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Bowling An 800 Series

Bowling an 800 series is just about the toughest thing to do in league or tournament play.
In order to record an 800 three-game series, you must average 267 or better. Bowling an 800 series takes three times as many frames of excellent performance compared to twelve frames in a 300 game.
A perfect game is a difficult feat because in addition to hitting the pocket twelve times in a game, you must carry each delivery. Getting an 800 series means that even if you survive the pressure of getting a 300 game, you still must average 250 or greater the other two games. Not an easy task!
We all know that hitting the pocket enough times to roll an 800 series is vital in accomplishing this feat. Hitting the pocket is not enough, however. We must carry the corner pins and not have open frames, if possible, to attain the 800 series score.
Pin carry is an art in and of itself. Many highly skilled bowlers capable of, or having had, an 800 series will attest to that. There are likely many occasions where just hitting the pocket every ball did not yield the game scores needed to roll an 800 series.
Selecting the right bowling ball with an appropriate amount of length and hook potential to match the given lane conditions is key to a high series score. Getting the right amount of angle of entry close to 6 degrees into the pocket is an important factor in getting a high level of pin carry.
Delivering your bowling ball onto the lane surface consistently and not changing ball speeds dramatically are two other factors you have to wrestle with to give yourself a chance at carrying the corner pins.
Bad racks of pins can cause leaving the corner pins more so than with fairly good pin placements on the pin deck. So some luck is certainly involved.
Then there is the fact that you may have to make angle adjustments to compensate for oil carry down and/or oil breakdown. You may have to change bowling balls during the three-game set to compensate for changing lane conditions.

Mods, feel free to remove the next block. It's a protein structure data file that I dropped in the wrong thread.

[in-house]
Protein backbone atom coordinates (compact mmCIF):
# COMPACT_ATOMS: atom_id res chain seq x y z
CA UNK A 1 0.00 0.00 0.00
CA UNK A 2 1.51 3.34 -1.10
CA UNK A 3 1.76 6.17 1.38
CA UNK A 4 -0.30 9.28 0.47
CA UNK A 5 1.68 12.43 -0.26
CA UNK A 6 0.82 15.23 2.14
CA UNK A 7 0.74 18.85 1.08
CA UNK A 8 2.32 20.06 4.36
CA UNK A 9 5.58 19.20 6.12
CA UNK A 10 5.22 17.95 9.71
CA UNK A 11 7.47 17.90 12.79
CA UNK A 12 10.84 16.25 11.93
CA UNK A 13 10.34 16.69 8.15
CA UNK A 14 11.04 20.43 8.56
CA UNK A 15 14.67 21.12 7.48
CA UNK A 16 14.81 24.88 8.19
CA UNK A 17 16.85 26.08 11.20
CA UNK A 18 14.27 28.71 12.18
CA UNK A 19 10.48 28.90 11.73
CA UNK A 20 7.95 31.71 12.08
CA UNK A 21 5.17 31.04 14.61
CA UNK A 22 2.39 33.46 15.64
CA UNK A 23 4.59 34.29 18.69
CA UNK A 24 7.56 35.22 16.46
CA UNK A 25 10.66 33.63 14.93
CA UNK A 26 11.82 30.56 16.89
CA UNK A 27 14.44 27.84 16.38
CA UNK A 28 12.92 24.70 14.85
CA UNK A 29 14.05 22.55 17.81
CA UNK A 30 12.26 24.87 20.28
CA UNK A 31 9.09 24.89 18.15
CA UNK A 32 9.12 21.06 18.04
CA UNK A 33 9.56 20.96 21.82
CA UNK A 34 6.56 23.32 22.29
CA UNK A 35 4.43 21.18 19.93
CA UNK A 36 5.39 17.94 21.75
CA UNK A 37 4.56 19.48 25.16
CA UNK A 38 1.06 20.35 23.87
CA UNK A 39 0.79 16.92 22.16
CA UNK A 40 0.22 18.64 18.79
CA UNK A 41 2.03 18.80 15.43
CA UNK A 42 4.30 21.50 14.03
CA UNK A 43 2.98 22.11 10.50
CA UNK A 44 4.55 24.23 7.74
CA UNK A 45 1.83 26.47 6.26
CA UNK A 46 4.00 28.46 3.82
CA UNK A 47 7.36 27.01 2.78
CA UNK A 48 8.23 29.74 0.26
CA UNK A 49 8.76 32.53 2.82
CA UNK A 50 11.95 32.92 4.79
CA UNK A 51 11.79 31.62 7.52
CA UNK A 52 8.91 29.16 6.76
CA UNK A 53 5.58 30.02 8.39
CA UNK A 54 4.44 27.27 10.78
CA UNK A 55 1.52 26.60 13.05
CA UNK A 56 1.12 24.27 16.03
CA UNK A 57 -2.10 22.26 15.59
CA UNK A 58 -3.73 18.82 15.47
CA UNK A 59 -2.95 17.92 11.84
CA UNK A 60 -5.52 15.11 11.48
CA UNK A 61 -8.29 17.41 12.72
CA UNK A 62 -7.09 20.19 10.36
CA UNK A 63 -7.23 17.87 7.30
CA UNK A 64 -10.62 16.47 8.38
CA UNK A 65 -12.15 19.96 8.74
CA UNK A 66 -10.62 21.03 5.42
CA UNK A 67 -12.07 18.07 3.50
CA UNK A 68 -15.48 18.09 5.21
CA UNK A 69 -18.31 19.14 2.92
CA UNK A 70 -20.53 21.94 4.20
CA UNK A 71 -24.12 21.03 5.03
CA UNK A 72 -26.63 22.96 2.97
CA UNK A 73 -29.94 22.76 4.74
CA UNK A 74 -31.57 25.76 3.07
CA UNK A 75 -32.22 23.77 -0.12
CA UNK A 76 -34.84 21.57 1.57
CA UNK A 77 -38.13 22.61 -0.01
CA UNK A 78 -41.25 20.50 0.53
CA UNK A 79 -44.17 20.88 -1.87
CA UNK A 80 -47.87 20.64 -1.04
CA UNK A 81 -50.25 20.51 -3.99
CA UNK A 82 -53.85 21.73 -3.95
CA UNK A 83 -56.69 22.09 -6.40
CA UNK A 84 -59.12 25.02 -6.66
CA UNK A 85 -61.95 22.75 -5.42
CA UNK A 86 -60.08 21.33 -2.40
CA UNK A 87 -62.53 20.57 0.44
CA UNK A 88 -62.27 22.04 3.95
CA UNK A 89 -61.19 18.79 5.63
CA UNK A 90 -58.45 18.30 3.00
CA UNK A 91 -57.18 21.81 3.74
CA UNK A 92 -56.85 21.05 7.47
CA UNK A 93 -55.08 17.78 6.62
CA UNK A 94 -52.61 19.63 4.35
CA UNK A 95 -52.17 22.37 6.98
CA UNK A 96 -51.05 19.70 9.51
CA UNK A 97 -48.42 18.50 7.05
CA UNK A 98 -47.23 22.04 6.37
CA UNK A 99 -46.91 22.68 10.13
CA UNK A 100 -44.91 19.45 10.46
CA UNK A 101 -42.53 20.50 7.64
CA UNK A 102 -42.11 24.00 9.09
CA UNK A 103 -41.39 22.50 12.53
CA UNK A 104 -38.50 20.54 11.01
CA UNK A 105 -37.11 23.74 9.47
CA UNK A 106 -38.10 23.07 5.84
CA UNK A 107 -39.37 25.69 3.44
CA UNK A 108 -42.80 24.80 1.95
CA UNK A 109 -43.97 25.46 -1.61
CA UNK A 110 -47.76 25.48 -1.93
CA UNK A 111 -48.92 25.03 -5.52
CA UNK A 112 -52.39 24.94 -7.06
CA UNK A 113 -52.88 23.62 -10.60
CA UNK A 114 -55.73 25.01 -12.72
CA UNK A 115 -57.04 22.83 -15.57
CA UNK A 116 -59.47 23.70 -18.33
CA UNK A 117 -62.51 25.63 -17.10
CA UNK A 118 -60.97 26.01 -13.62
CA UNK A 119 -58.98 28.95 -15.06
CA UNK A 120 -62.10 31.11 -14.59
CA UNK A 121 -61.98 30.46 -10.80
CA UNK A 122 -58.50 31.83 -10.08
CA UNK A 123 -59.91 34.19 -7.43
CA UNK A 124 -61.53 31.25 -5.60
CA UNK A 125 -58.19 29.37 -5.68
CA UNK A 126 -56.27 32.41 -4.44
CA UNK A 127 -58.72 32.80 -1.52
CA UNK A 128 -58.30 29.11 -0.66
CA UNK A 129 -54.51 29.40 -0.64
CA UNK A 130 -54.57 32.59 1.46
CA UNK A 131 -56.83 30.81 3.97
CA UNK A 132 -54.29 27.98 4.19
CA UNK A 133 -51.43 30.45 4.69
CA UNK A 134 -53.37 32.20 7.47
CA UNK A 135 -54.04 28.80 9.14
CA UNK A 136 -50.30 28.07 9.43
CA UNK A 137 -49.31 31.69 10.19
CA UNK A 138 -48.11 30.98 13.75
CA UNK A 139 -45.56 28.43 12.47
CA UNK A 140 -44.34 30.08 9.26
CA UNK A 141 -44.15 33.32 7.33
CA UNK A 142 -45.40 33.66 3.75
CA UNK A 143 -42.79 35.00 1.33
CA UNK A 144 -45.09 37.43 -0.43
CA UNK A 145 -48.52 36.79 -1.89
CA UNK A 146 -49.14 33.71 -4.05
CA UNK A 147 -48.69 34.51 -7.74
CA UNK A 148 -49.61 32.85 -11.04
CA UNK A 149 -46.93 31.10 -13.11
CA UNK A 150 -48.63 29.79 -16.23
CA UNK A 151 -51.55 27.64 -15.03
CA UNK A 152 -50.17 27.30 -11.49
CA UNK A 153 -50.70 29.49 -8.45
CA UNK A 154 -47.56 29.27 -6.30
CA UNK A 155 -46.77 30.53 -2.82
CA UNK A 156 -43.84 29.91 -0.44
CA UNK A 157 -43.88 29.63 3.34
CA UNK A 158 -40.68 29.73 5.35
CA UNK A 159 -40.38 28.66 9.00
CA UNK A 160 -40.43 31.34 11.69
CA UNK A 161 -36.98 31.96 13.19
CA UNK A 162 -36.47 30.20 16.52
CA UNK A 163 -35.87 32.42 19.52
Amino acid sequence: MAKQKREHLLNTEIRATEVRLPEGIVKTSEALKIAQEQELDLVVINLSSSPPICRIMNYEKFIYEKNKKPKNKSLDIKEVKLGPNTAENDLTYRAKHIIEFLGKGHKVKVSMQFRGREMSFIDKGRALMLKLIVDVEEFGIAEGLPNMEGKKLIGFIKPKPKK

You have to decide whether to change your hand action slightly to either increase ball skid length or to change your axis of rotation somewhat.
With so many variables affecting pin carry and hitting the pocket enough times to give you a fighting chance at rolling an 800 series, you almost have to have a lucky charm in your pocket as well.
After all these challenges, there is also the matter of dealing with peer pressure when rolling in your league or in a tournament where friends, players, and spectators are aware of your opportunity to roll 800 for the three-game stretch. If your teammates know that if you finish your third game strong you can get an 800 series, the drama builds and you feel the pressure accordingly.
No matter how many times you may have dealt with this level of pressure in the past, each time presents new stress challenges. You must handle the pressure or you may fail in your attempt due to making errant deliveries.

Every good player who thinks they deserve an 800 series score is mistaken. There are highly skilled and very experienced and talented players who have never rolled a sanctioned 800 series in competition. Do not take an 800 series for granted.
On today’s house conditions, use of a great deal of oil in the center portion of the lanes and far less oil toward the edges creates a condition where experienced and skilled players can line up and seldom miss the pocket. It is a proven statistic that the vast majority of players rolling an 800 series do so on this fairly easy house lane condition.
Regardless of how easy the lanes are, an 800 series is still difficult and is not a guaranteed accomplishment, even for very good players. In the final analysis, if you pay attention to the details when you are on the lanes, make one good shot at a time and block out distractions, you just might be the next player to record a sanctioned 800 series.
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